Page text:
Originally, I was dead set against online dating. True, a colleague met his fiancée in a chat room. And a friend of mine swears by JDate, the online Jewish singles matchmaking service.
"I've gone on many dates through JDate, and they were all great guys," she'll say cheerfully, unwittingly providing an argument to the contrary. So where did all these great guys go, I ask my friend, who is still single and searching. She just shrugs.
After all, why would most of us waste our time if we weren't looking to find "The One?" Thirty-thousand members strong, JDate blatantly dangles the beshert carrot, displaying couples who have warp-sped from sharing cyberspace to sharing living space.
Despite my friend's hard sell and glowing endorsements from people who do not date through JDate but know others who do, I was resistant. I spend all day working at a computer. So frittering away my free time at a keyboard doesn't leave me shivering with excitement. This idea of "computer dating" seemed cold and Orwellian, as I imagined being fixed up with the android from "Metropolis" or Bride of Pinbot (both, incidentally, not Jewish). Personally, I lament our society's increasing dependency on technology, so I sure as hell didn't want to contribute to a culture bent on alienation. Besides, whatever happened to romantic serendipity -- the eyes, the crowded room, all that corn? You know -- the human element.
That said, I caved in. Perhaps I was being closed-minded about the whole enterprise, I reasoned. Perhaps 30,000 people can't be wrong. Perhaps I'd rather spend Saturday nights watching dull British sitcoms on PBS. And, so, I dutifully signed up at JDate's Web site. I diligently filled out the service's form, going public with personal tidbits about myself. I selected the traits and activities from its menu that I thought best reflected my personality and interests, and posed heartfelt responses to essay topics such as "My Ideal First Date" and "Things I've Learned From Past Relationships." Then I checked off preferences I desired in a woman -- age range, body type, observance level, favorite breakfast cereal, etc. -- meant to pare the infinite female options down to a manageable "marriage material only." Within minutes, I emerged with a new identity straight out of Ayn Rand's "Anthem": Michael43501 (or "43501," as I became affectionately known in some circles).
Scanning the site became a ritual. Each morning, I shuffled through 150 computer-matched profiles, which, at times, felt sleazy and voyeuristic, like going through some Taiwanese mail-order bride catalog. After a few false starts, I received a message from "Destiny," an attractive 23-year-old brunette. That message turned into an exchange, and the exchange into a routine. Weeks transpired. I learned all about her world, and she, mine. Things flowed. Homegirl appeared to have all her marbles.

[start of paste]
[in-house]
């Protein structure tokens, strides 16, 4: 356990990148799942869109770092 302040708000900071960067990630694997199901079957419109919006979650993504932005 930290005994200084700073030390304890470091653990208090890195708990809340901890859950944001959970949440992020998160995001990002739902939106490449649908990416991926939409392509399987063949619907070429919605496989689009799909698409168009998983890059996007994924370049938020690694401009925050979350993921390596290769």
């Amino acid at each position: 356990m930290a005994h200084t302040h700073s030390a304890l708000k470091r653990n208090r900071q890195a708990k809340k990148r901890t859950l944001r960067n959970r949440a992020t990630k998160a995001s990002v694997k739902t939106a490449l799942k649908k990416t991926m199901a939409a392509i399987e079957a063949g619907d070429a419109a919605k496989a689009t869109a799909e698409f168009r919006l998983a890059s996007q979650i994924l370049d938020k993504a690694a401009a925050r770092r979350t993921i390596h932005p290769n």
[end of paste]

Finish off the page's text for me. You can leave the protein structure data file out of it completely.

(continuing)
A couple of weeks into our correspondence, Destiny finally broached the topic of our First Date. We decided on a movie, followed by coffee; we rationalized that if we didn't hit it off, we could at least talk about the film. Not simplifying matters was the impending release of "You've Got Mail." Even though we had no real interest in seeing it, we almost felt obligated. Thanks to its e-mail romance gambit, this otherwise superfluous flick suddenly carried the symbolic weight of uranium. After all, what a great story that would make should we rush out and have grandchildren. To my relief, we dumped "Mail" for "Babe: Pig in the City," and, on a sunny Sunday, I hopped the hill to make our rendezvous.
When she appeared, she didn't quite match the person in the photo. But I wasn't going to let this overshadow what could be Ms. Right (and, if we married, Mrs. Right-Aushenker). Besides, I myself have wrestled like El Santo with the same 25 pounds all my life. I pushed those thoughts aside and purchased our tickets.
Inside the theater, another alarm went off when she started cracking up...at the trailer for "Jack Frost." I mean big, whooping belly laughs. I thought she was going to explode. At the time, this seemed monumental. Could she really have found those painful gags so hilarious? I thought. Hadn't she ever seen a sitcom? I wondered. Nerves, I concluded.
Afterward, we found a nearby Starbucks, and we each chose our poison. The more we conversed, the faster my first impressions grew obsolete. Turns out she was very educated, thoughtful, fluent in English (a recent prerequisite). We spent hours chatting about everything under the sun, moon and constellation of Ursa Minor. Babe the talking pig didn't even dominate our discussion.
However, I also realized that she wasn't exactly my (to flaunt my Starbuckspeak) venti cup of latte. And vice versa. There was a click, but not a spark. Although we didn't verbalize it, a dullness of spirit in our goodbye hug confirmed that we would probably not see each other again. And that's exactly what has happened.
My friend was right: You can meet decent, well-adjusted people online. But in the stroke of a delete key, after weeks of e-mail foreplay, my Internet investment was rendered void. For Destiny and myself, all that high-tech matchmaking couldn't guarantee the one element missing from our periodic table: the human element.
Maybe I've given up too easily on cyber-Cupid, but, for me, computer dating wound up being just that. I had spent too many hours seduced by my Macintosh, caressing the firm, smooth curves of her mouse, before realizing what I knew all along: that I was better off leaving behind my mousepad and exiting my bachelor pad in search of some good old-fashioned human contact.
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